Whitney Museum of American Art Presents MARY CORSE: A SURVEY IN LIGHT Exhibit Preview

Whitney Museum of American Art MARY CORSE: A SURVEY IN LIGHT
Mary Corse (b. 1945), Untitled (White Diamond, Negative Stripe), 1965. Acrylic on canvas, 84 x 84 in. (213.36 x 213.36 cm). Collection of Michael Straus. Photograph © Mary Corse

The Whitney Museum of American Art will present Mary Corse: A Survey in Light, the first museum survey devoted to the work of Mary Corse (born 1945, Berkeley, CA; lives and works in Topanga, CA). A spokesperson for The Whitney says, "One of the few women associated with the West Coast Light and Space movement of the 1960s, Corse shared with her contemporaries a deep fascination with perception and with the possibility that light itself could serve as both a subject and material of art. Yet while others largely migrated away from painting into sculptural and environmental projects, Corse approached the question of light through painting."

This exhibit will run at the Whitney from June 8 through November 25 in the eighth-floor Hurst Family Galleries—focusing on key moments of experimentation in Corse’s career.  Curators aim to "highlight the ways in which her unique formal and material investigations helped forge a new language of painting".

The exhibition is organized in association with the Los Angeles County Museum of Art, where it will be on view from July 28 through November 10, 2019. The exhibition unfolds both chronologically and thematically, presenting approximately 25 works dating from the mid-1960s to the present.

Scott Rothkopf, Deputy Director for Programs and Nancy and Steve Crown Family Chief Curator, commented: "Corse’s exhibition at the Whitney and installation at Dia will finally position her as the true innovator she has been for more than half a century. Not only did she play a key role in the emergence of the West Coast Light and Space movement, but since then she has persistently developed a body of painting remarkable for its technical experimentation and otherworldly beauty."

Conaty noted: “It’s an exciting moment to recognize Corse’s pioneering achievements, now more than five decades after she began. The experience of her work, which can be both material and immaterial, minimal and maximal, makes us slow down and look, then look again. There is a real magic to the work that is felt, not just seen, and we’re thrilled to offer our visitors the opportunity to discover it.”

The Whitney exhibition begins in 1964, when, following her education in abstract painting as a teen in Berkeley, Corse enrolled at Chouinard Art Institute and moved to downtown Los Angeles. The Whitney says, "There, she dove headlong into a sustained dialogue with painting, questioning its most essential elements and forms—the brushstroke, the edge, the monochrome, the grid—while charting her own course through studies in quantum physics and unconventional 'painting' materials, from fluorescent light and plexiglass to metallic flakes, glass microspheres, and clay. The survey will bring together for the first time Corse’s key bodies of work—including her early shaped canvases, freestanding sculptures, and the light encasements that she engineered between 1966 and 1968, in her early twenties, as well as her breakthrough White Light paintings, begun in 1968, and the Black Earth series that she initiated after moving in 1970 from her downtown studio to the rugged hills of Topanga Canyon."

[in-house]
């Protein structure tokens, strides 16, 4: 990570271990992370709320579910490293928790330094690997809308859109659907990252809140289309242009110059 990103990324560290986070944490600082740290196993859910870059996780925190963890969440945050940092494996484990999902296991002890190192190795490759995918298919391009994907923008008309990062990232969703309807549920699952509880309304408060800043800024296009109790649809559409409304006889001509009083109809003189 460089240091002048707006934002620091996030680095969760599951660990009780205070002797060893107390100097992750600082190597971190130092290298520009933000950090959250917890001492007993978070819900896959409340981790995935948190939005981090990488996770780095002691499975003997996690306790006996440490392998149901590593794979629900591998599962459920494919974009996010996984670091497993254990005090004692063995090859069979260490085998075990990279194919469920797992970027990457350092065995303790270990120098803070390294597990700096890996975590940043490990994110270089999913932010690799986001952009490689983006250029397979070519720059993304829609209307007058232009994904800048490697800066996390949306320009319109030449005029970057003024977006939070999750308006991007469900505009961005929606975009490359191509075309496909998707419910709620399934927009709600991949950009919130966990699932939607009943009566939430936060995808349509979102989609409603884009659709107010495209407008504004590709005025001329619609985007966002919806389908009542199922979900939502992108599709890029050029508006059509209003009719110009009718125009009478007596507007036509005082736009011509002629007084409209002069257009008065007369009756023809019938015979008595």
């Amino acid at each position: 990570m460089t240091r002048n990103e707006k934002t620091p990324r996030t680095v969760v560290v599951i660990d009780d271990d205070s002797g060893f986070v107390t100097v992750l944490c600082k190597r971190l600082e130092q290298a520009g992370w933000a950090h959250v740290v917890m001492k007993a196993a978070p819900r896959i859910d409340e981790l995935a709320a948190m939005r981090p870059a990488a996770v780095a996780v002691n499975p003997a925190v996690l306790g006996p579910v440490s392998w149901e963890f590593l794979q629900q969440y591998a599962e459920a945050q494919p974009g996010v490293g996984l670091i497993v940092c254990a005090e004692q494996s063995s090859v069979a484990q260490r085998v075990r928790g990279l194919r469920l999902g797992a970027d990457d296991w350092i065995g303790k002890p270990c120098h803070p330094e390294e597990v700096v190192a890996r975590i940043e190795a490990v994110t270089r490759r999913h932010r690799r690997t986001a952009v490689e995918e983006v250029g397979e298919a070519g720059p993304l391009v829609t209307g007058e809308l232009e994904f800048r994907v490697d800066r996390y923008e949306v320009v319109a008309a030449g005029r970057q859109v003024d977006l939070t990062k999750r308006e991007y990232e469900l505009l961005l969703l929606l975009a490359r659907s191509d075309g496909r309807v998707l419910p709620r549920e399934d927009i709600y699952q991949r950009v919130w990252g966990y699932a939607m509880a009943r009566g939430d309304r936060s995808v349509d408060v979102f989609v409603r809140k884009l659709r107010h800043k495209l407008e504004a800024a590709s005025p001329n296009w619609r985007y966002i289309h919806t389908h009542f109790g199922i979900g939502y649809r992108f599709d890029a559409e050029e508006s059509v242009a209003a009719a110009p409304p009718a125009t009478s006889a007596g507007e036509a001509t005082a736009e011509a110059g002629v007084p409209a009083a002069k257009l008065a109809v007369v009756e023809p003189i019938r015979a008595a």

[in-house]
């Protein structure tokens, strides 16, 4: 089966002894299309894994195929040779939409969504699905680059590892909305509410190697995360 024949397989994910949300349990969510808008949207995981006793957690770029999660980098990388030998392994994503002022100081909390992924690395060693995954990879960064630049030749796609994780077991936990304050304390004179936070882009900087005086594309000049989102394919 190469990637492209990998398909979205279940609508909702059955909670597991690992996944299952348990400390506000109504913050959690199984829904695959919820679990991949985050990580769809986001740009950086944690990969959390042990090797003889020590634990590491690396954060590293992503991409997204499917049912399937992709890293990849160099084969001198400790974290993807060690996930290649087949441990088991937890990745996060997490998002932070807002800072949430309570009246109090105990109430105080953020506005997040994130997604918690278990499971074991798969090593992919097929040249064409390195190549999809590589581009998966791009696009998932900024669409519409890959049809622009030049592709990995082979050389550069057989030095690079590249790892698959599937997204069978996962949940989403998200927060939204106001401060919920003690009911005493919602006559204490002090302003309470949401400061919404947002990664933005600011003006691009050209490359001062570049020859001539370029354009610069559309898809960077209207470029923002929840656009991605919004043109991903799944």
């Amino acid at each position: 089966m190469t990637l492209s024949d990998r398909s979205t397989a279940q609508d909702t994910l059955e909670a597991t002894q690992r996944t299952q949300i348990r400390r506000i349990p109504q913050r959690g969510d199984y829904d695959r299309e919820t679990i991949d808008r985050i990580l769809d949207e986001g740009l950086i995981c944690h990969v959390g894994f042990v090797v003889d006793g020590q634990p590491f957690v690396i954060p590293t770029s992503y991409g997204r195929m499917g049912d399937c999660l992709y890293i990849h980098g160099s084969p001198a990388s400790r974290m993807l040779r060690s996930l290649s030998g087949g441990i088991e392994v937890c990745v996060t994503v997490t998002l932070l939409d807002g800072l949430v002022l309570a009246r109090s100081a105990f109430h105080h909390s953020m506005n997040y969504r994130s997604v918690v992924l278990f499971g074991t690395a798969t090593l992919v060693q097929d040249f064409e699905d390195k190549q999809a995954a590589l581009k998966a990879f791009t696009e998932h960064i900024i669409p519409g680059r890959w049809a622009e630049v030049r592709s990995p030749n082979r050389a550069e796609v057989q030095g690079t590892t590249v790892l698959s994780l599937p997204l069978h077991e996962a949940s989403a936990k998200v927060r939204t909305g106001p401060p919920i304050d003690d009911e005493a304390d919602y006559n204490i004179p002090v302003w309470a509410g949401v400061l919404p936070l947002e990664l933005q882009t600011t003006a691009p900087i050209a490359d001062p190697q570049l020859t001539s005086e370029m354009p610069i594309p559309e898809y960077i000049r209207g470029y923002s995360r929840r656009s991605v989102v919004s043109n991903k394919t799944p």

Whitney Museum of American Art MARY CORSE: A SURVEY IN LIGHT
Mary Corse (b. 1945), Untitled (Octagonal Blue), 1964. Metal flakes in acrylic on canvas, 93 x 67 1/2 in. (236.2 x 171.5 cm). Courtesy Kayne Griffin Corcoran, Los Angeles, Lehmann Maupin, New York; and Lisson Gallery, London. Photograph © Mary Corse

Whitney's announcement continues, "As a focused survey that will introduce Corse’s work to many visitors, this exhibition endeavors to historicize this understudied artist’s career while placing significant attention on the viewing experience in the galleries. Corse’s exquisite works capture the physical and metaphysical qualities of light on a two-dimensional surface and have the power to activate the viewer in the creation of the perceptual experience: the kinetic effect of the work is contingent upon the movement of the body through space. This experiential component of Corse's work will be of paramount importance to the installation."

Whitney Museum of American Art MARY CORSE: A SURVEY IN LIGHT
Mary Corse (b. 1945), Untitled (Black Earth Series), 1978. Ceramic, two tiles, 96 x 48 in. (243.8 x 121.9 cm). Courtesy Kayne Griffin Corcoran, Los Angeles, Lehmann Maupin, New York; and Lisson Gallery, London. Photograph © Mary Corse

When

June 8-November 25, 2018

Where

99 Gansevoort St
New York, NY 10014

Tickets

Adults - $25
Seniors/Students - $18
18 and Under - Free

Photos

Courtesy of The Whitney Museum of American Art and Mary Corse

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